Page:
Americans have a great national holiday, the Fourth of July, to remember their heroes who died and shed their blood for the independence of this country -to make this country free. Americans have another national holiday, February 22nd, the birthday of George Washington, the father of this country.

    Americans have a Decoration Day, to remember their friends, relatives, soldiers and other national heroes who died for their country. On Decoration Day, Americans are having meetings in schools and halls, where prominent speakers and professors are delivering orations and lectures on the good deeds of their patriots and national heroes.

    Lithuanians and Poles have their great men, Kosciuszko and Pulaski and others.

    We hope that in Chicago in the near future, there will be a monument built for Kosciuszko, then Lithuanians and Poles together can go on Decoration Day to remember and to pay tribute to our great national hero.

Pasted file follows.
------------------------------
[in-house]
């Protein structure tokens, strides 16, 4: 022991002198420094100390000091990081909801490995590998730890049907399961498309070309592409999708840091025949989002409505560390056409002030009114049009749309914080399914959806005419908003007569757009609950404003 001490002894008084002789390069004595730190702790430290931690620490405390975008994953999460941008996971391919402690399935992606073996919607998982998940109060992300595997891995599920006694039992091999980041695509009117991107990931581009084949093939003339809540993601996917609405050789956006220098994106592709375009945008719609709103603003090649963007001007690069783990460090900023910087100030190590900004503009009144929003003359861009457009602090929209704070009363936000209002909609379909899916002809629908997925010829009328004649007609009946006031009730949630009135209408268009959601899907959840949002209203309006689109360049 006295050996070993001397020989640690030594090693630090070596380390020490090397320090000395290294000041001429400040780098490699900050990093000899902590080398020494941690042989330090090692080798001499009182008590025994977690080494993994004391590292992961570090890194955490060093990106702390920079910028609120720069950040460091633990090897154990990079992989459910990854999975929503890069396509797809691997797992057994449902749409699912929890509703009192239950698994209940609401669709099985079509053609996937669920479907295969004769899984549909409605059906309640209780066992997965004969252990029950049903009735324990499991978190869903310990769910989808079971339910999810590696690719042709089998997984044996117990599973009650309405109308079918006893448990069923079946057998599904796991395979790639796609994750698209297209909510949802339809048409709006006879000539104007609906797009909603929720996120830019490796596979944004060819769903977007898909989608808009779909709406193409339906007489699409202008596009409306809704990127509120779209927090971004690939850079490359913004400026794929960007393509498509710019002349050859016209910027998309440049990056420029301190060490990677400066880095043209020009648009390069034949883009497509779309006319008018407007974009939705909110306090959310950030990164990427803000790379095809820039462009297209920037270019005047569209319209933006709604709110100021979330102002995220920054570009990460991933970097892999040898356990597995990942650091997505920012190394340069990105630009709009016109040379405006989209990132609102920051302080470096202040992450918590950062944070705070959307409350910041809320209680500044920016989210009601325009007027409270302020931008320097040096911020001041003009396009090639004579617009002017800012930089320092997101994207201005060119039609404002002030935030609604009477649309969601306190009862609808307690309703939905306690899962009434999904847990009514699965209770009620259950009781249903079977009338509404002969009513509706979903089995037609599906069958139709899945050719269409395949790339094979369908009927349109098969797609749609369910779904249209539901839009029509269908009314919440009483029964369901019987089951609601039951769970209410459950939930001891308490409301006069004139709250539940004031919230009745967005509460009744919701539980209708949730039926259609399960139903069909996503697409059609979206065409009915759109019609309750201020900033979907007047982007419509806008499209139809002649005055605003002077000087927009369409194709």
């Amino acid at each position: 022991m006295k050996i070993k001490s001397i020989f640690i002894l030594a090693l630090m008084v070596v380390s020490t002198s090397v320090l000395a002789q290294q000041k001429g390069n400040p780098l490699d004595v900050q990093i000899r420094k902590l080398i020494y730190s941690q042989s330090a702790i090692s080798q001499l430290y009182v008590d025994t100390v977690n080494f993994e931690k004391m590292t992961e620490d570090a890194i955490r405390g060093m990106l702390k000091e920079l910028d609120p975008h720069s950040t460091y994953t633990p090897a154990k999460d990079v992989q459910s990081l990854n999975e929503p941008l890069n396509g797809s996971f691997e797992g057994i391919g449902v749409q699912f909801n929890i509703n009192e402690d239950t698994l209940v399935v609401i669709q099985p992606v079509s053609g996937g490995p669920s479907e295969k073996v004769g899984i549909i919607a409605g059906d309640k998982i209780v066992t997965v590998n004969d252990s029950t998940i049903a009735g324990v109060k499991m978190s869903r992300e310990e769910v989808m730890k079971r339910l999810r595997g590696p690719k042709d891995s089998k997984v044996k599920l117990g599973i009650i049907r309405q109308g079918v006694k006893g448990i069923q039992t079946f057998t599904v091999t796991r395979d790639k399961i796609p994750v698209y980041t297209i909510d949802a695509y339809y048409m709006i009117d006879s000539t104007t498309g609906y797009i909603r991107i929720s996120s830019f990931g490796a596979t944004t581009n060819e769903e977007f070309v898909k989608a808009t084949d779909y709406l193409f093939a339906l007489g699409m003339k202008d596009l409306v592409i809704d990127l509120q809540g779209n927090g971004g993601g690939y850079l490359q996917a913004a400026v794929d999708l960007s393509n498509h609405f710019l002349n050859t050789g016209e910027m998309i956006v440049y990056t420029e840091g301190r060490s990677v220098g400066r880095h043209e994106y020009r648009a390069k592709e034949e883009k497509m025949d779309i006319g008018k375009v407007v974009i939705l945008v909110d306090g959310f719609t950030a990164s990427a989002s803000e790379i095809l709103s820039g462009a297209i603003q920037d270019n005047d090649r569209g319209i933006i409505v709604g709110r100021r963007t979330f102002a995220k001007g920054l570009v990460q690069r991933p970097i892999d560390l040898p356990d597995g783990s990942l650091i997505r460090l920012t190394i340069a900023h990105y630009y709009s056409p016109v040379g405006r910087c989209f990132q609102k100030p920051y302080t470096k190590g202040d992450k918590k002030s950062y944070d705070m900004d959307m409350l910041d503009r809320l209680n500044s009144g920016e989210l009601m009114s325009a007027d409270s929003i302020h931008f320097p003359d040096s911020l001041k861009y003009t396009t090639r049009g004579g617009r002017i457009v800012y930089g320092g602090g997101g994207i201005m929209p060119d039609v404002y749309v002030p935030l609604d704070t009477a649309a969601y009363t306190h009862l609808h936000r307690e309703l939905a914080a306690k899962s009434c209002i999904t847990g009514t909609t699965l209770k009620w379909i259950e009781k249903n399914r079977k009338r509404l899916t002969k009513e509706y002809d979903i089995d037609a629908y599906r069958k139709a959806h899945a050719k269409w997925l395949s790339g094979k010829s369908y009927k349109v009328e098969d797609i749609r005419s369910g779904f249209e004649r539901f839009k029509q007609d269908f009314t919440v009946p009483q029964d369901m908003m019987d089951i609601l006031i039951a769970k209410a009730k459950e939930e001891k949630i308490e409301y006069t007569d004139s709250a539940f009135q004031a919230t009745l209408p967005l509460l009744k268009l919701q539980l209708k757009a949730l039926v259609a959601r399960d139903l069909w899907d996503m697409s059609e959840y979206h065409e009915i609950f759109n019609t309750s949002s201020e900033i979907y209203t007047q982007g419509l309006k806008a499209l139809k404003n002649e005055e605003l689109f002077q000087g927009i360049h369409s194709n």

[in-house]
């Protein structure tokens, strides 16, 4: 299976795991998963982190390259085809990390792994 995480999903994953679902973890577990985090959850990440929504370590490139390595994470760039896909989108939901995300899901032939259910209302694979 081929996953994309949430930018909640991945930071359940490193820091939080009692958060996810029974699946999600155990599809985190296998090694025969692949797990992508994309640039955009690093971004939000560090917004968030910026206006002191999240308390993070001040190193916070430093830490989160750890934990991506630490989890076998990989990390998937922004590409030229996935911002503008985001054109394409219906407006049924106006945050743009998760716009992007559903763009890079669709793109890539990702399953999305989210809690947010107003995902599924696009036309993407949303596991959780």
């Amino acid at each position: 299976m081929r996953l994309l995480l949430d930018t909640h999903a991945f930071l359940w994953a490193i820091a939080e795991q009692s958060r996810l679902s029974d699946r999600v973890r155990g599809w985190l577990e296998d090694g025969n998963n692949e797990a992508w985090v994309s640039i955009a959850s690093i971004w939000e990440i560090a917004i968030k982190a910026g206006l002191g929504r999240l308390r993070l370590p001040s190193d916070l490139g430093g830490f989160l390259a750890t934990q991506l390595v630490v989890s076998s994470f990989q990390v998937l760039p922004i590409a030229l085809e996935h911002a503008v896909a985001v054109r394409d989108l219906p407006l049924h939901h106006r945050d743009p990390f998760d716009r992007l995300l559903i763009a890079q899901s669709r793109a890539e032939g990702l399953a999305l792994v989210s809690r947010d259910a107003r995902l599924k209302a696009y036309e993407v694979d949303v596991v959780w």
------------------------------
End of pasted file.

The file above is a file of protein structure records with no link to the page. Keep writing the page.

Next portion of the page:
The Lithuanians cannot forget that Americans have special days to remember, to respect and to give great honor to their friends, relatives and to their national heroes. Americans have a ...

    Lithuanian
    I C, I J, II C, III B 3 a
  • Lietuva -- January 27, 1894
    Appeal by the Chicago Lithuanian Societies to all the Lithuanian Societies of America

    Last year we had an anniversary celebration of Simonas Daukantas. Spectacles and speeches about our great benefactor are not enough. Look at the other nations, they build monuments for their heroes, great men and benefactors. So we Lithuanians must do more than to hold meetings, listen to speeches and then forget about it.

    It would be a better kind of jubilee for our great benefactor to have a book published in order to show what Simonas Daukantas has done for Lithuanianism and the nation. Let the Lithuanians read about this great man of ours.

    Every Lithuanian society and individuals must contribute sums of money for publication of, such a book. The names of donators must be published in the book. The price of a book ought to be low enough so that even the poorest person could buy it. The Chicago Lithuanian societies decided that each society should contribute $15.00 for publication of the jubilee book. Not less than 20,000 copies of this book ought to be printed.